PHILADELPHIA -- As several of the Miami Dolphins carried coach Don Shula off the field, his mind drifted through memories of Unitas, Matte, Marino, the unbeaten team of 1972, and of course, a lot of other victories.
But the one yesterday at Veterans Stadium was one of the sweetest.
The Dolphins put on a display typical of a Shula team, pulling off a gritty comeback, playing with no-name quarterbacks, making great on-the-field decisions, winning.
The Miami Dolphins defeated the Philadelphia Eagles, 19-14, before 64,213, as Shula became pro football's winningest coach. Shula's record of 325-153-6 during 31 years surpasses the 324-151-31 mark set by George Halas during 40 seasons.
After the game, Shula, 63, ran the gamut of emotions. He hugged and kissed his relatives and members of the Robbie family, who own the Dolphins. He thanked his players, shook hands with his coaching staff and cried.
And then he felt relieved.
"There have been a lot of great memories. This one is pretty special to me, mainly because of the way we won, the adversity we overcame," said Shula, who coached the Baltimore Colts from 1963 through 1969. "I've said I wanted to get this record when we were having a good season. This comes when we're sitting at 7-2, and we've had a lot of injuries, just with quarterbacks.
"The last time that I was up there [on the players' shoulders] was in 1972 when we went 17-0 to win the Super Bowl. A lot of good things went through my mind. It's been a long time since I've been on top of anybody's shoulders. It was very emotional, and at the same time, I'm glad it's over."
It was a chase that began in January 1963 when Shula, then 33, became the youngest coach in league history when he was hired by the Baltimore Colts. The record became Shula's when Eagles quarterback Ken O'Brien fumbled away the ball on a fourth-and-four at the Miami 22-yard line with 2:17 left and the Dolphins ahead, 19-14.
In the game's final moments, several Dolphins players were ready to dump Gatorade on Shula. Then they changed their minds. "A classy man," guard Keith Sims said. "We looked at the Gatorade and said, 'You know, we need to do a classy thing.' " So they hoisted him upon their shoulders.
"Did I ever imagine this? No way," Shula said. "One day I'm going to sit back and have the luxury of enjoying this."
Shula had little time to relax yesterday because he was always making moves. When starting quarterback Scott Mitchell, who had replaced injured Dan Marino, separated his left shoulder 1:16 into the third period, Shula had to send in Doug Pederson, 25, an exile from the World League. Pederson had never thrown a pass in the NFL.
No problem for Shula. He scratched a lot of the one-back formations. He went with two tight ends and two running backs. Pederson never threw long, just short passes underneath the Eagles zone. Pederson completed three of six passes for 34 yards. No interceptions. During the Dolphins' final 11-play, 45-yard drive that ended with a 45-yard Pete Stoyanovich field goal with 3:36 left to put Miami ahead, 19-14, Pederson completed two short passes for 11 yards and a first down.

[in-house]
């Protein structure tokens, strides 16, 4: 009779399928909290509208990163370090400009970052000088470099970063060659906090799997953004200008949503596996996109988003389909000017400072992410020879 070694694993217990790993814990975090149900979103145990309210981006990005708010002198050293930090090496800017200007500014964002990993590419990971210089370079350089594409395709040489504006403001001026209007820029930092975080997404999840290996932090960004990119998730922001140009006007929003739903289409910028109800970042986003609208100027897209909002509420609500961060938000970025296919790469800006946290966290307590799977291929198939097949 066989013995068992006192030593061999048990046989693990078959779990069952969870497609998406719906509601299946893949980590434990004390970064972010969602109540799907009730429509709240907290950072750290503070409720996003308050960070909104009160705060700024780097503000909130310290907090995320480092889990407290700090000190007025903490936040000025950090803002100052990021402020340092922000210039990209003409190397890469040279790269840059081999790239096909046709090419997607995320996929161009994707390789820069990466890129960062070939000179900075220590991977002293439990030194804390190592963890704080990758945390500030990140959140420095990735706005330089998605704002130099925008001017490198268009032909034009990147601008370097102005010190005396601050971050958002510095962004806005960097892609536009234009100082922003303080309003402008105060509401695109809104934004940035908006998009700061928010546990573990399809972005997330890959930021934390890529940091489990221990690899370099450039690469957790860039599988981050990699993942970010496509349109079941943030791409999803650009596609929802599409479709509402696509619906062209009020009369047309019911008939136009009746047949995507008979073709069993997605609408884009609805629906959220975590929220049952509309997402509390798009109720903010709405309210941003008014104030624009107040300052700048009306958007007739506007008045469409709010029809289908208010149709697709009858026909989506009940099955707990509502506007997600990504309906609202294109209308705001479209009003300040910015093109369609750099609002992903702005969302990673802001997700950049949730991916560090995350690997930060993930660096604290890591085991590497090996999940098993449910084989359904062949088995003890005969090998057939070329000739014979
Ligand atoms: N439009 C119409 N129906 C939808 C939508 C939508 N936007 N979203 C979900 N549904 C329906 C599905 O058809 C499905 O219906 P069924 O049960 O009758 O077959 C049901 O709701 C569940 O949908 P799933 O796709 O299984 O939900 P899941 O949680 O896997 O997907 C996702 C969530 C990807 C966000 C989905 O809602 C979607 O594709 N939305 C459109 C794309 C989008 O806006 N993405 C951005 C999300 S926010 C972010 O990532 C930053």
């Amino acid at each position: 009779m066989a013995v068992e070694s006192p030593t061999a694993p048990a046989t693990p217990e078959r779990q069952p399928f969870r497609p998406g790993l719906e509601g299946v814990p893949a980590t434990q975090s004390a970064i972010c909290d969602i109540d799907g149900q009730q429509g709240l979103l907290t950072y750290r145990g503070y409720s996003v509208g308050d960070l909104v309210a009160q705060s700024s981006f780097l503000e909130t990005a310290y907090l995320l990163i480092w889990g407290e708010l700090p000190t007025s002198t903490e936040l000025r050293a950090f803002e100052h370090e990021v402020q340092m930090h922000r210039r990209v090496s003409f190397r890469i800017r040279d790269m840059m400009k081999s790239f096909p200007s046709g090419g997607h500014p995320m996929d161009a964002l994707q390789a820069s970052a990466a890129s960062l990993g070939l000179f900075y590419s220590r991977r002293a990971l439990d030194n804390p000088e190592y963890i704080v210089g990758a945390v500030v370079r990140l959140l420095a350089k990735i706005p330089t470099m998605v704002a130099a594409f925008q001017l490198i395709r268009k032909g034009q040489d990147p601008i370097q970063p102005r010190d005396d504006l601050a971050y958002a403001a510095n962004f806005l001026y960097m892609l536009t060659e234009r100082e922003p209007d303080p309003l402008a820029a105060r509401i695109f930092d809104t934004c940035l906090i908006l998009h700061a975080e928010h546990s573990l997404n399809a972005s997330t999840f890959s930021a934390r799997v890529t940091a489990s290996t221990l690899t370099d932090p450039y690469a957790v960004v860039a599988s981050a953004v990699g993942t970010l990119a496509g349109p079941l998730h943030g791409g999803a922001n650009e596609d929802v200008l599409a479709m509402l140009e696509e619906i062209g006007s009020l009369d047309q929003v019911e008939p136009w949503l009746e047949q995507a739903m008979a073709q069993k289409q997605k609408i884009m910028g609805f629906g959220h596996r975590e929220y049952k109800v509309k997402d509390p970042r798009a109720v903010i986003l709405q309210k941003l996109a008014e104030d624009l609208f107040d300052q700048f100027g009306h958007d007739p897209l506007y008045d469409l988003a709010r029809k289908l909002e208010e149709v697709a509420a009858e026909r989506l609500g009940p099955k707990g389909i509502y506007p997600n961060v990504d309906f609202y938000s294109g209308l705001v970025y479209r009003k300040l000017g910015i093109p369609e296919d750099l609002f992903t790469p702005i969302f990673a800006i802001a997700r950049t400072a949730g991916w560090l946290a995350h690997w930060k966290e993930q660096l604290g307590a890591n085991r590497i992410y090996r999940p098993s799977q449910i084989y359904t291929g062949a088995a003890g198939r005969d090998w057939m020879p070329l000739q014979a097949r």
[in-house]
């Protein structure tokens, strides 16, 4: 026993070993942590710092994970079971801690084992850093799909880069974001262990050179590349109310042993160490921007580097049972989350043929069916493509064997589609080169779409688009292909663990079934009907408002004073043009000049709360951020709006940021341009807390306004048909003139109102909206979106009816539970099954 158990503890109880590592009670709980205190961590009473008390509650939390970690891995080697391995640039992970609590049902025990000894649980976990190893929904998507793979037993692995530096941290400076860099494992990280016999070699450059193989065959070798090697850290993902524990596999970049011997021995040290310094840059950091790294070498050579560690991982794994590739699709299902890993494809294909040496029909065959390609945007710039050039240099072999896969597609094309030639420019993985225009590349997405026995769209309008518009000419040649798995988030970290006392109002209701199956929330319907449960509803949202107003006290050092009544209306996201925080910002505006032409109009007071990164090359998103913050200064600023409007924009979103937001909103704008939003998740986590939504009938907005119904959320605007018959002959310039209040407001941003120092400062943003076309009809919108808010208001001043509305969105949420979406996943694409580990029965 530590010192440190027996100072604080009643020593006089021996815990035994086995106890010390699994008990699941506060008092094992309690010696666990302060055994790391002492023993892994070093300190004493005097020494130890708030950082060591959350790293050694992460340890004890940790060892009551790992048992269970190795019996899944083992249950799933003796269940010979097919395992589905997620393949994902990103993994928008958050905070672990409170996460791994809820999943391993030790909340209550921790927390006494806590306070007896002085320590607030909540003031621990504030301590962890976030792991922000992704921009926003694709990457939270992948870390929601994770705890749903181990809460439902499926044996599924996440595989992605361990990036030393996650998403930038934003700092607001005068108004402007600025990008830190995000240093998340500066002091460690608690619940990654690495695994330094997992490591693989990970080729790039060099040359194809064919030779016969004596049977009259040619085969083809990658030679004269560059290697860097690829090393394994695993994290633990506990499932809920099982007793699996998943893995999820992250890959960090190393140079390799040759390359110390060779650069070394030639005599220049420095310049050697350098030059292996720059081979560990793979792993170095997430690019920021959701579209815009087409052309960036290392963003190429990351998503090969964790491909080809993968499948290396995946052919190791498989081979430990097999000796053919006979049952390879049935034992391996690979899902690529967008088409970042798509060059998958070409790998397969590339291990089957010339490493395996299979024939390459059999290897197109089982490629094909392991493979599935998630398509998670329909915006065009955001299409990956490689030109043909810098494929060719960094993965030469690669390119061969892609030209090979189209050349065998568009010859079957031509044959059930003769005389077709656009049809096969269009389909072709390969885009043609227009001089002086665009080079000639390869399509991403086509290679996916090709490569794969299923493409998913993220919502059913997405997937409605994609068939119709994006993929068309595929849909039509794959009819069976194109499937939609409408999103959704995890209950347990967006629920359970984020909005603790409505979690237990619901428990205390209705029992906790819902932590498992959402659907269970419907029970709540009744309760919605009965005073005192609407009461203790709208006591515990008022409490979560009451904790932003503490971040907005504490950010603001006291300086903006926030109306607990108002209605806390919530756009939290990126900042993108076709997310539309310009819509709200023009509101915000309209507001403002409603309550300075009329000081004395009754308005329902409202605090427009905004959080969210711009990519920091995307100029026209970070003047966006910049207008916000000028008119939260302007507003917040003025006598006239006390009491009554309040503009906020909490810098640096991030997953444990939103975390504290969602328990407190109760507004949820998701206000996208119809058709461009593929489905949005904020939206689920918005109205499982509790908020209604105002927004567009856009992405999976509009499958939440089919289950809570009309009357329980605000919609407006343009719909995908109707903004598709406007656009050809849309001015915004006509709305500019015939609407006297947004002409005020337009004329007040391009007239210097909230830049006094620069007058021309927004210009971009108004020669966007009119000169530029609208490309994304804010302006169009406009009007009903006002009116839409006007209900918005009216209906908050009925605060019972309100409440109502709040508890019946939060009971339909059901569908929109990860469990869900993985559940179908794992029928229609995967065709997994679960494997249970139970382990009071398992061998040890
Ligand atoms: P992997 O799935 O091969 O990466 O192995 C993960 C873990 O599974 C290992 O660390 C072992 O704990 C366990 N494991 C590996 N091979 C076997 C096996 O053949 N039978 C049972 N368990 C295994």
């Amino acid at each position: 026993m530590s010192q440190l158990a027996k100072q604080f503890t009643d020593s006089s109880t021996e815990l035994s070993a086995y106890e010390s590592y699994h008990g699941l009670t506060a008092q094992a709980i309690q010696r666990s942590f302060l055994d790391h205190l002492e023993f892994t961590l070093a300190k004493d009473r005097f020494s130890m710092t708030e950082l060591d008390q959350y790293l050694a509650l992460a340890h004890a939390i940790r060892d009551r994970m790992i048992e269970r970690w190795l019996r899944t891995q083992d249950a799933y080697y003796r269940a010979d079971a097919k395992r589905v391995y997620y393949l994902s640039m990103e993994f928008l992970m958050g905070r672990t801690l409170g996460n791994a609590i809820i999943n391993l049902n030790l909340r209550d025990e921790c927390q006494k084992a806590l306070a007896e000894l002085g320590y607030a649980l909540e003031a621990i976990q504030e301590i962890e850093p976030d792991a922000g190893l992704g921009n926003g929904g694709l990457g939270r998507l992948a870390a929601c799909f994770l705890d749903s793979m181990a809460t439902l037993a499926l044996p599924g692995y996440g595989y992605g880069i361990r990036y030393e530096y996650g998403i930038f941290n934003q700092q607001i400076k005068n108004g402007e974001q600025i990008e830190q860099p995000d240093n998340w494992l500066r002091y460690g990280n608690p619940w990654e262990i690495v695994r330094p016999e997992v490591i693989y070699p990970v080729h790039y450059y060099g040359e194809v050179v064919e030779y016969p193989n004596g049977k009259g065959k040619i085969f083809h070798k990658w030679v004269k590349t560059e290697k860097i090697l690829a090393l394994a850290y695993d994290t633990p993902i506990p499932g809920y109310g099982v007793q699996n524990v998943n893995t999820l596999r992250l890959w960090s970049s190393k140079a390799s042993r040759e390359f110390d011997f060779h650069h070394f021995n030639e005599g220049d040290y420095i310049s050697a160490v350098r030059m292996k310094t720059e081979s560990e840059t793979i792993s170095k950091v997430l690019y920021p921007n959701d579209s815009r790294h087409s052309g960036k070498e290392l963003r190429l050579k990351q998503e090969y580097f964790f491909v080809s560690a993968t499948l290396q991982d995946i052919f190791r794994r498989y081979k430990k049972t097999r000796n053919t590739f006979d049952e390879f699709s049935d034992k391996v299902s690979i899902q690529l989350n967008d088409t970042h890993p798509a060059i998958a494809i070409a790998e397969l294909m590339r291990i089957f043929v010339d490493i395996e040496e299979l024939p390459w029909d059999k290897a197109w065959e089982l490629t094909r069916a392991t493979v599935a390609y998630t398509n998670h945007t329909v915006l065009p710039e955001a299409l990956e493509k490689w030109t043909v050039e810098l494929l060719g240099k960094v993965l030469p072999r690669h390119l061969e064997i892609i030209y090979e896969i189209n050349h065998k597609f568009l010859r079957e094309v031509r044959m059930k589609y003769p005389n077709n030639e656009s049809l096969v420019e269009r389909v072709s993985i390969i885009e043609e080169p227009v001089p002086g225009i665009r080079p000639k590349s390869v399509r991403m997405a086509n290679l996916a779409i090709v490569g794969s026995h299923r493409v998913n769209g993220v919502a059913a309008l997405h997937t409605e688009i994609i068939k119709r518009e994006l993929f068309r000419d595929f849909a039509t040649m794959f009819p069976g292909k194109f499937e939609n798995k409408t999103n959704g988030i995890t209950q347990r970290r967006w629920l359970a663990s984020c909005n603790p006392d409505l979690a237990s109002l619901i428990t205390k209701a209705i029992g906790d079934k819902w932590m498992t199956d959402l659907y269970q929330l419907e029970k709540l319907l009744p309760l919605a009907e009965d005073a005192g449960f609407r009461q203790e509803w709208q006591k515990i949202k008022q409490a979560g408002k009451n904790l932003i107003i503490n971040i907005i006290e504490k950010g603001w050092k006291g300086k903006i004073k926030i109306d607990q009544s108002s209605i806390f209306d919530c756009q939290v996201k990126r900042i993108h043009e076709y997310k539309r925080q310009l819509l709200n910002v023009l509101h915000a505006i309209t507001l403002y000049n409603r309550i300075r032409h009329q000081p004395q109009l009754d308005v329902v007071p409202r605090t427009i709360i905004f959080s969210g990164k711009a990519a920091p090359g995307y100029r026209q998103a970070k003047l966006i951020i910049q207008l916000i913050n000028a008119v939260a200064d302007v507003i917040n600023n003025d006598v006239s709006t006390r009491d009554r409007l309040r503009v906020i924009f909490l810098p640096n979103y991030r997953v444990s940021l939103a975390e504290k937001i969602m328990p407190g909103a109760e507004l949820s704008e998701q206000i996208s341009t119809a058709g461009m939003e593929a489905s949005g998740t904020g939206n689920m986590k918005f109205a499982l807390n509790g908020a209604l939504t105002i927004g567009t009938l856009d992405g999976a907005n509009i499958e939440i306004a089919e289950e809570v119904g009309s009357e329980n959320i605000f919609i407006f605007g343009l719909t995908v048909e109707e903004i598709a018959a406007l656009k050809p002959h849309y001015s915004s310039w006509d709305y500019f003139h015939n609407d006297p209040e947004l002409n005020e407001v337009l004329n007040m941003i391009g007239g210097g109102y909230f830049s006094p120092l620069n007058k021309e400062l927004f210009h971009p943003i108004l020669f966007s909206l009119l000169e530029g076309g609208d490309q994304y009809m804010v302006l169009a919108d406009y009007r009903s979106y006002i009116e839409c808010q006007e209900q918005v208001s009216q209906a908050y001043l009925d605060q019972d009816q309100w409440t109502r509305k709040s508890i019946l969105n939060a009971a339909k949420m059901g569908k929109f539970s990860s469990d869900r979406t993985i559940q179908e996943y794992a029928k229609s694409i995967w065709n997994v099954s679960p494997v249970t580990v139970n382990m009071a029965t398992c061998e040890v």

Mitchell is expected to be out four to six weeks. Pederson, who has been waived during training camp the past three years, probably will be replaced by veteran Steve DeBerg, who was signed this week after being cut by the Tampa Bay Buccaneers.
"I heard about what Coach Shula had done with Tom Matte and his work with some great quarterbacks," Pederson said, laughing. "He's so resourceful. We came in wanting to throw, and immediately he was making moves after Scott got hurt to rely on the running game and defense. This kind of game fits into his legacy."
In the 1970s, Shula won with Jim Kiick, Larry Csonka and Mercury Morris grinding out 10-minute drives. Then came Marino and the one-back set in the 1980s to take advantage of Marino's quick drop back and release.
But Shula has won, too, with reserves as starters (Shula has a 28-8 record in regular-season games started by reserve quarterbacks). Remember Earl Morrall and a journeyman named Don Strock?
"I was nervous the first two plays, and he just kind of settled me down and told me to do the things that I knew how to do," Pederson said. "I just didn't want to make the big mistake that cost us the game. He was so calm."
Not on the Eagles' next-to-last possession, though. O'Brien had taken the Eagles from their 35 to the Miami 28. On first down, with 2:34 left, O'Brien passed for six yards to Lofton. Shula paced the sidelines.
On the next play, O'Brien threw incomplete to receiver Calvin Williams. Shula grimaced, then looked at the clock. Two minutes and 24 seconds were left. O'Brien threw a pass to Lofton, who dropped it at the Dolphins' 5-yard line. Shula pumped his fist. He yelled at his defense.
O'Brien fumbled on fourth down. Shula raised his arms in victory.